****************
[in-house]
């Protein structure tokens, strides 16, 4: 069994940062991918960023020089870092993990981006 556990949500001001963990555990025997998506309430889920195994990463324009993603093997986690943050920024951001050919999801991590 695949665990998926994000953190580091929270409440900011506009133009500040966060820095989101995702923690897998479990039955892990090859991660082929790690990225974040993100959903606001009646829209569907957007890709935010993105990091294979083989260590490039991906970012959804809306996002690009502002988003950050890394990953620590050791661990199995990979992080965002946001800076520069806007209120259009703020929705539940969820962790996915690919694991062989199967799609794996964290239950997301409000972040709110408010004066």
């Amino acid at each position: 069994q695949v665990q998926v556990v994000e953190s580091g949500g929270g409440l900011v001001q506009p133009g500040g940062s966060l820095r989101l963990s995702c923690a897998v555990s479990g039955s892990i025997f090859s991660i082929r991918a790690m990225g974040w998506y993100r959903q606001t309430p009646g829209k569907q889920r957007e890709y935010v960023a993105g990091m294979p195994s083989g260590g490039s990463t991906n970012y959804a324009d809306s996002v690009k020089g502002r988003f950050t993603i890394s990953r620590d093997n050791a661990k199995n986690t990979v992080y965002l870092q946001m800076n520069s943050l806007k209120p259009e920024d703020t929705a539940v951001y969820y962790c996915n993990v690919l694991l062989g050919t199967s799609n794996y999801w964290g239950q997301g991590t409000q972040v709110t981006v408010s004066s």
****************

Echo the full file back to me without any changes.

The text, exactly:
[in-house]
């Protein structure tokens, strides 16, 4: 069994940062991918960023020089870092993990981006 556990949500001001963990555990025997998506309430889920195994990463324009993603093997986690943050920024951001050919999801991590 695949665990998926994000953190580091929270409440900011506009133009500040966060820095989101995702923690897998479990039955892990090859991660082929790690990225974040993100959903606001009646829209569907957007890709935010993105990091294979083989260590490039991906970012959804809306996002690009502002988003950050890394990953620590050791661990199995990979992080965002946001800076520069806007209120259009703020929705539940969820962790996915690919694991062989199967799609794996964290239950997301409000972040709110408010004066």
């Amino acid at each position: 069994q695949v665990q998926v556990v994000e953190s580091g949500g929270g409440l900011v001001q506009p133009g500040g940062s966060l820095r989101l963990s995702c923690a897998v555990s479990g039955s892990i025997f090859s991660i082929r991918a790690m990225g974040w998506y993100r959903q606001t309430p009646g829209k569907q889920r957007e890709y935010v960023a993105g990091m294979p195994s083989g260590g490039s990463t991906n970012y959804a324009d809306s996002v690009k020089g502002r988003f950050t993603i890394s990953r620590d093997n050791a661990k199995n986690t990979v992080y965002l870092q946001m800076n520069s943050l806007k209120p259009e920024d703020t929705a539940v951001y969820y962790c996915n993990v690919l694991l062989g050919t199967s799609n794996y999801w964290g239950q997301g991590t409000q972040v709110t981006v408010s004066s």